You're not telling your story to document the facts. You're telling your story to get in the feeling place you want to be.
I did my best to know what that meant, and I did—on even more than an intellectual level. Still . . . it seemed foreign, until just a few minutes ago! :D
I first just want to say this: Thank you, so much, for being interested in all these techniques to raise our vibrations and for the warmth I've received while playing here, at PI. :O)
So, I was watering the lawn and thinking about some reason why my sister might decide to go on a rampage against me, when it occurred to me I could look at this differently. Since it hadn't happened "yet," I had no proof that it would happen. And, if it did, why couldn't it be with some kind of caring motive?
There was no one to contradict such an assumption in me. And, even if my sister herself said something that contradicted this, I could always tell myself she was just embarrassed about her kind motive and was covering up with a little bluster. And, I didn't care whether that was the fact or not, since there was no way to know for sure, either way, and this way I kept my poise, which is what's important to me. I'd maintain my connection to Source.
That's when it occurred to me that this was not the first time I had felt such a bias toward a feeling place in telling a story. Yes, I write fiction, but I also meant this in a folk way. My "tribe" held this bias in certain situations. And, by tribe, I pretty much mean my civilization.
Think about what happens when you tell a ghost story. You have no reason, in most cases, to believe the story actually happened. And, you KNOW some of the atmospheric details you're adding, you've never heard anyone else add. Fact is, if you see someone starting to shiver when you mention a "drip, drip, drip," those words are doomed to become a refrain throughout the story. After all, they evoke the mood you're after.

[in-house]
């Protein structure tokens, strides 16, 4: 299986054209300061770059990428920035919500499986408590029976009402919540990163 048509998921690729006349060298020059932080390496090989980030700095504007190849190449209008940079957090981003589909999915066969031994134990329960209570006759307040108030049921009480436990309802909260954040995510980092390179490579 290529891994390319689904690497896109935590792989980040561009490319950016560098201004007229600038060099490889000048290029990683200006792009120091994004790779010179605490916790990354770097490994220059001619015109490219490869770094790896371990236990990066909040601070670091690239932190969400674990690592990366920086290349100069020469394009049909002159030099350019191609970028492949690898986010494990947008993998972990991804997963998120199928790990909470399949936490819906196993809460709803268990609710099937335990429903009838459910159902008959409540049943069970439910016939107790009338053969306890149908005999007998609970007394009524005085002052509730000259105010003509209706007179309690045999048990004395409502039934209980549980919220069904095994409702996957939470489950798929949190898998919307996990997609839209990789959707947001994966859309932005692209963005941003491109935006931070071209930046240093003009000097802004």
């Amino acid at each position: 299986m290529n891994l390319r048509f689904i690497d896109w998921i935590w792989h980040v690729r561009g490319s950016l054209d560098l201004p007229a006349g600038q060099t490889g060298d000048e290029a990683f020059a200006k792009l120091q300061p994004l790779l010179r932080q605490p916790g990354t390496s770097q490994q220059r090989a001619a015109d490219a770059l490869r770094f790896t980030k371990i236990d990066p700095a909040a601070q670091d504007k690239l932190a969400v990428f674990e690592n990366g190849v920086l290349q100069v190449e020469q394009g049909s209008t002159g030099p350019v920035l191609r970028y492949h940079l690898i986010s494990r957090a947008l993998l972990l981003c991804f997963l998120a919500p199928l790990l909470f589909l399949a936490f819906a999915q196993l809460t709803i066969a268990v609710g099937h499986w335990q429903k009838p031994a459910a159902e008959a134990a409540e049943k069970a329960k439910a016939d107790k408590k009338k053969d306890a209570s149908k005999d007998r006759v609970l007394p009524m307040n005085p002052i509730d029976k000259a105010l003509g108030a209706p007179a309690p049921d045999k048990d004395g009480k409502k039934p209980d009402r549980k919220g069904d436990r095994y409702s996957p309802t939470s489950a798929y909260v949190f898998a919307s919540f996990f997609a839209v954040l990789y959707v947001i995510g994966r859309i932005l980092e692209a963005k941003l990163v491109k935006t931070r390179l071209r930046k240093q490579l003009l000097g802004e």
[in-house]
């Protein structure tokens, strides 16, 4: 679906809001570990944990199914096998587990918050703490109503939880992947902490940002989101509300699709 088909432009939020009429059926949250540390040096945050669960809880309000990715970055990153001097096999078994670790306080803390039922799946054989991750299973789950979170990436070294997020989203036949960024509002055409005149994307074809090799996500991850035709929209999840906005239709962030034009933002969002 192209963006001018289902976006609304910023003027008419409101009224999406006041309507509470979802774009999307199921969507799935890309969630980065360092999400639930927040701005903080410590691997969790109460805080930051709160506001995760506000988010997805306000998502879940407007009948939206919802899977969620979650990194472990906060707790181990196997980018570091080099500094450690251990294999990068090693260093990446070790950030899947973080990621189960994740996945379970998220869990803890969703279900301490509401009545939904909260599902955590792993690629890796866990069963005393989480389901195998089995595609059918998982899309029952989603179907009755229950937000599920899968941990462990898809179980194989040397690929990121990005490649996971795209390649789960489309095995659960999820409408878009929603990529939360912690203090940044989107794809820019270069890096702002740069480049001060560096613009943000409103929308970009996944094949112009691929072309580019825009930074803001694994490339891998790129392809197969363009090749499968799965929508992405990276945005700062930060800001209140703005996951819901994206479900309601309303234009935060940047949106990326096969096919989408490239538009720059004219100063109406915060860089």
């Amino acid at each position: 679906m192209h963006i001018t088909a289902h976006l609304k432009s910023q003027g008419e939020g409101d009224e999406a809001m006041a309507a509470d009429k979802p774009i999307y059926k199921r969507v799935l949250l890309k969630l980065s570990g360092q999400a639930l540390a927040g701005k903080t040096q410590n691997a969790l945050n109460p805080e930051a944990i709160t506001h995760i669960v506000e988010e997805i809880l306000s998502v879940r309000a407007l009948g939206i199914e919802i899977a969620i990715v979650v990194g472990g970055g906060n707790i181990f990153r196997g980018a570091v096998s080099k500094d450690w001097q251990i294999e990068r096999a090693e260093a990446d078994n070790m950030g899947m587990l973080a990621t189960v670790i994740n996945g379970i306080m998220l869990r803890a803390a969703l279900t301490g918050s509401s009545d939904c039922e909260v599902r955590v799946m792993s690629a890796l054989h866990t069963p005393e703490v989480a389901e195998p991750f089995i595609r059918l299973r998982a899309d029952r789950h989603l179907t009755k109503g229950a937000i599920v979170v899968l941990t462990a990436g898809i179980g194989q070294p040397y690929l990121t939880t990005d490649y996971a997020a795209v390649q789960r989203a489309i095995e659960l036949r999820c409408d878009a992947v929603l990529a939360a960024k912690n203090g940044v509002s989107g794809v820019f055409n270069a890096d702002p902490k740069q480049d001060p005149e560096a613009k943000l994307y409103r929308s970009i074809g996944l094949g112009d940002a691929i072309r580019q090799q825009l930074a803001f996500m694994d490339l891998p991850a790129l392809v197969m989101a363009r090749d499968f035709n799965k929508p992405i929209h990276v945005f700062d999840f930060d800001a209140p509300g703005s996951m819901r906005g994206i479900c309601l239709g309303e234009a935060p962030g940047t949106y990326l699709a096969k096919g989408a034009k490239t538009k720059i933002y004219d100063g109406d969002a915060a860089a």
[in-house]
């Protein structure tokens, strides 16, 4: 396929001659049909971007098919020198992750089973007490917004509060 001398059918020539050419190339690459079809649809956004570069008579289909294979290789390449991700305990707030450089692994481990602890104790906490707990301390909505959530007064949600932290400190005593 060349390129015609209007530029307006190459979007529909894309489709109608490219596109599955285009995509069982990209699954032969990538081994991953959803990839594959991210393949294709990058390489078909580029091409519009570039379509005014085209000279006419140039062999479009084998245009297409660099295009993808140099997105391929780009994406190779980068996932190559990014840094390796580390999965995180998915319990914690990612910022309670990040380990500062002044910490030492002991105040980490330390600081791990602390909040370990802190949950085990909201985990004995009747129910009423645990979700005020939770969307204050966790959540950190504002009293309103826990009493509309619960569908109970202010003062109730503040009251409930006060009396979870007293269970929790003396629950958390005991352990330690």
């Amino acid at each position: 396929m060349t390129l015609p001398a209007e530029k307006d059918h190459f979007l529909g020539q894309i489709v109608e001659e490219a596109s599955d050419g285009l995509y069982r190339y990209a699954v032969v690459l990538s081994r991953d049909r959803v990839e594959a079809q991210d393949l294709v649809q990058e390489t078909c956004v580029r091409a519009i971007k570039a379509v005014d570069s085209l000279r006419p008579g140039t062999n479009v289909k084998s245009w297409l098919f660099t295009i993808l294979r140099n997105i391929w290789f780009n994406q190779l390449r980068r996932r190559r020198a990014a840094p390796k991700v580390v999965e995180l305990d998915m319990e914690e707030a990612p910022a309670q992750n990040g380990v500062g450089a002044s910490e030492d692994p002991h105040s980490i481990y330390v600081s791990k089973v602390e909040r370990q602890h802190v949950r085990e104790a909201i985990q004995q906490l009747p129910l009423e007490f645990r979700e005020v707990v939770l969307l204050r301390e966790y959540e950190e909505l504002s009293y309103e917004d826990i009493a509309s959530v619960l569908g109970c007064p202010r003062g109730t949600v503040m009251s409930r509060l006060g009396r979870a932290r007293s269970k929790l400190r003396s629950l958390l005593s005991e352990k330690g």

Same with a fairy tale. If you're telling one to a little child and her eyes suddenly open to the size of a couple of silver dollars, you definitely know you're on the right track, and you keep doing whatever elicits that reaction. What's real to you if a police officer asks what someone you saw earlier in the day looked like is NOT what's real when you're sharing a fairy tale.
It's like the newspaper editorial said: "Yes, Virginia. There really is a Santa Clause." And, the reason why is because we're talking about spiritual things.
We can argue about whether ghosts are spirits or just leftover habits running their course. However, they capture our imagination to the degree that we suspect that they are spirits or have to do with the spiritual dimension. Same with fairies. And, same with events that dramatize the wonders of the human spirit. So, yes, the spirit within us that seeks to add wonder and demonstrate love in the world means that there really is a Santa Clause—in the feeling place, within us.
We know this, already. The trick is to remember that we can apply that knowledge and sometime habit during the supposedly mundane parts of our lives. To the places where the human spirit somehow isn't supposed to belong.
But, we are always spiritual beings, even when having a physical experience.
I'm so excited to have put two and two together, like this! Couldn't have been during a more mundane activity, either! Hahaha! ;O)
Maybe this'll help nudge others toward that inner discovery. Maybe it'll supply a means, for those ready for it. A means will obviously always occur, when one is ready. I mean, if a garden hose and a patch of grass could somehow "remind" me of this—well, what couldn't?
So, at the end of the day, I guess I'm just writing this to celebrate. & I'm glad I've got friends here to celebrate with me. :O)
Sunshine & Blessings,